no vision of how it is to be delivered with expanding slow and
fast passenger services. What about the Great Central proposals?
How can the volume of coal from Avonmouth to Didcot co-exist with
other traffic? How will 24 daily trains of Containers get through
Southcote Junction travelling from Southampton to the West Midlands?
The non high-speed railway could better adopt
the Swiss model of regular clockface connecting services, including
connections for high-speed services. Some Regional Transport Strategies
seek better local service as a means of delivering the spatial
strategy in their Regional Planning Guidance. We may need to create
space for this on the network, unless RPG/RTS agreed by DTLR is
to be frustrated by the railway. The SRA's Strategic Agenda did
not interpret strategy in the terms I have used above. The hiatus
in the refranchising process has not said it is seeking a strategy
or long term vision. Some of the RTS documents (within their regions)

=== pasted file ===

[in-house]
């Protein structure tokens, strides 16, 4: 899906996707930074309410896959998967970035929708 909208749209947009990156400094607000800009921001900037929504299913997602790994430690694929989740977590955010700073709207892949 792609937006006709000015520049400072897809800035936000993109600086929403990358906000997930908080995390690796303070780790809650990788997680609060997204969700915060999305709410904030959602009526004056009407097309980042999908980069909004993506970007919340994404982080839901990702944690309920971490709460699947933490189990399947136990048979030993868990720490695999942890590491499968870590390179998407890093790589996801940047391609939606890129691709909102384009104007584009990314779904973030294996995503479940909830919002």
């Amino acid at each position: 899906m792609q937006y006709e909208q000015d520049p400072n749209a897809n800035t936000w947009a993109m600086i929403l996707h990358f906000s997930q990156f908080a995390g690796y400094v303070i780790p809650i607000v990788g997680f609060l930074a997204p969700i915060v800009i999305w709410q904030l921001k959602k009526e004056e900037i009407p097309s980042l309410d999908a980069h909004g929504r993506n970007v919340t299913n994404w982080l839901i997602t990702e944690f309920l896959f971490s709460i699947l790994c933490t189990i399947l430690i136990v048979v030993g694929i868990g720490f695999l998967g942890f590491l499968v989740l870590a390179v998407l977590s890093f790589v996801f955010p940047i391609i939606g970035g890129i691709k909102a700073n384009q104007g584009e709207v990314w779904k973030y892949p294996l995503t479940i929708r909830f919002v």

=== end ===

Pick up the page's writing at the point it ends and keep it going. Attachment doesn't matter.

move to a vision of a Swiss style regional timetable. The absence
of a compatible national vision for rail could find RPG/RTS approved
by DTLR vetoed by the SRA that is not working to any particular
There is an urgent need to use the current hiatus
to commission blue-sky thinking on our railway vision and strategy.
We need technical, economic and environmental study of the role
of rail and political debate to agree to a long-term vision. The
steady progress in Switzerland was based on a referendum 20 years
ago, that insulates the investment programme from short-term politics.
Should we put the vision to the people? The government needs good
railway news for the next election. The hoped for short-term benefits
may be thin on the ground given the near capacity use of much
of the infrastructure and the long-term nature of investment.
The production of a bold visionary plan with honesty about its
delivery timescale maybe that good news. Ownership of it by the
people could be even more powerful.
The requirement for the SRA to deliver a Strategy
quickly that will only be a tweak on the inadequate Strategic
Agenda should not be mistaken for the missing vision. The government
could do well to put that on hold with the refranchising process,
but only if work on the "Vision" starts.